Top management changes in Abu Dhabi

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A view of Abu Dhabi downtown. Photo - Abu Dhabi Govt.

Abu Dhabi has changed the senior management of some of its most strategic companies as the sheikhdom adjusts to a tougher economic environment and with government reassessing its previous plans.

Since May, senior management changes have taken place at several of the emirate?s corporations which include Abu Dhabi Investment Authority and Mubadala, Abu Dhabi National Oil Company (ADNOC), energy company?Taqa?and Tabreed, a district cooling company.

Sheikh Khalifa bin Zayed Al Nahyan, president of the United Arab Emirates and ruler of Abu Dhabi, has also reshuffled the Supreme Petroleum Council, a body charged with managing the country?s precious oil resources.

The emirate, home to about 90 per cent of the UAE?s oil, is preparing for a new round of economic uncertainty after property prices in the emirate fell and projects were delayed. Despite its oil wealth, some of the companies in which the government has stakes have been rattled by debt restructuring.


?There?s a drive to bring in new blood,? says one federal government official. ?Change is always useful.?

‘Emiratisation’, the process of increasing the number of UAE nationals in the workplace, has also returned to the forefront of domestic policy. The UAE, which has avoided the political unrest sweeping the Middle East, is focused on increasing the number of its nationals at work to stave off unemployment. Bulk of the unrest in the Middle East can be attributed to youth unemployment and lack of economic opportunities.

Abu Dhabi began to witness changes from December last year when five members of the ruling family were removed from the emirate?s executive council which is the government?s main advisory group. Sheikh Hazza bin Zayed Al Nahyan, the ruler?s half-brother, was for the first time appointed to the council as vice-chairman.

Since then, the young sheikh has began an informal process of reviewing the emirate?s domestic entities to assess the relevance of certain projects and investments. His scope of operation does not extend to these companies but affects departments such as that of transport and municipality.

?There is also a natural move to more conservative leadership when economic times are less rosy,? said another Abu Dhabi government official on condition of anonymity. ?There is no co-ordinated strategy to replace senior management positions but as reviews are done on particular businesses, new challenges emerge which sometimes result in the need for a change in leadership,? the source added.

As part of the recent changes, Ahmed al-Sayegh, former chairman of?Aldar, the developer that was forced to accept a $5.2bn government bail-out, was replaced on the board of Mubadala.

One of the new men on the Mubadala board is Abdul Hamid Mohammed Saeed, managing director of First Gulf Bank, of which Sheikh Hazza is the chairman. Mubadala holds stakes in companies including Carlyle Group and?General Electric.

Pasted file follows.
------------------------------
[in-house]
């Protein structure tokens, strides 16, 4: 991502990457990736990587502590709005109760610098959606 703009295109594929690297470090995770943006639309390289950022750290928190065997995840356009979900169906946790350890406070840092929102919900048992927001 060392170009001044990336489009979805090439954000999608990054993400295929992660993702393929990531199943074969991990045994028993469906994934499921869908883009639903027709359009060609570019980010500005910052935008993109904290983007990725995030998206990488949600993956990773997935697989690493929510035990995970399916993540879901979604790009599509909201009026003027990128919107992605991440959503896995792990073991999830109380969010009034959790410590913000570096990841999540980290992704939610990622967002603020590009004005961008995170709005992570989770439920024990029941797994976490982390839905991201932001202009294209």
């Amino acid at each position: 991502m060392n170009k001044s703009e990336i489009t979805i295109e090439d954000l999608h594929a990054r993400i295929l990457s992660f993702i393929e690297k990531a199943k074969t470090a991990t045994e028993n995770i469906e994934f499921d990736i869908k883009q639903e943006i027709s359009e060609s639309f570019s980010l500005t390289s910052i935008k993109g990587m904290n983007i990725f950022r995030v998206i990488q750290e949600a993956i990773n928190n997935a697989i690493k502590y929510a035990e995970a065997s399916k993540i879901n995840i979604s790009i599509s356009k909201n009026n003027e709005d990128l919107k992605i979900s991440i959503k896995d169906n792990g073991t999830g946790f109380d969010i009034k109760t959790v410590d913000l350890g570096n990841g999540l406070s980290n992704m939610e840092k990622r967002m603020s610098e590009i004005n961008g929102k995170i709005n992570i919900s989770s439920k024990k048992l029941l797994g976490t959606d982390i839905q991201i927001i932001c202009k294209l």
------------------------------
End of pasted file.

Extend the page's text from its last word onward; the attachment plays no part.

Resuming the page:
Among the changes, one of the most important is the restructuring of the Supreme Petroleum Council, where the head of Adnoc will no longer be the secretary-general. In the coming years, the group will be negotiating the renewal of its onshore oil concession, one of the largest in the world, which pumps more than 1m of barrels of oil per day.


The UAE made headlines this year after petrol stations in the northern emirates ran out of petrol, despite the large oil resources of Abu Dhabi. Domestic consumption will become a priority for Adnoc, according to an Abu Dhabi government official.

Despite high oil prices, Abu Dhabi was unable to meet the economic growth forecast included in its long-term 2030 plan after the global economic crisis curbed lending and companies struggled to repay debt.

Like its neighbour Dubai, Abu Dhabi?s property sector is suffering, with one developer estimating that prices may continue to decline for another 12-18 months. Abu Dhabi-based companies linked to property, such as Aldar, Tabreed and Al Jaber Group were forced to either restructure debt or receive government funds for survival.

?We are going through a transitory period, not just in Dubai but in Abu Dhabi too,? said a banker in Abu Dhabi. ?It shows you where we are in the cycle; Abu Dhabi is about eight to 12 months behind Dubai.?

As Dubai?s debt problems moved into the public eye in 2009, the emirate made a number of senior management changes, including replacing the head of the department of finance, the governor of the Dubai International Financial Centre and the chairman of the board of Dubai World, one of the emirate?s main holding companies that was forced to restructure about $25bn of debt.


Abu Dhabi has chosen Ireland as a guide for its 2030 Economic Vision, a sweeping plan to diversify the emirate’s economy and reduce its reliance on oil revenues.

In some regard, Ireland in the 1950s and 1960s faced challenges that are parallel to today’s Abu Dhabi. Its economy was almost wholly agrarian, (Abu Dhabi’s oil-dominated) and was highly dependent on exports to the UK.

Despite Ireland’s troubles, its development model, preened carefully over the decades with government support, is one Abu Dhabi and other places in the Gulf are examining closely as they try to diversify and grow their own economies.

Sources: FT, The National

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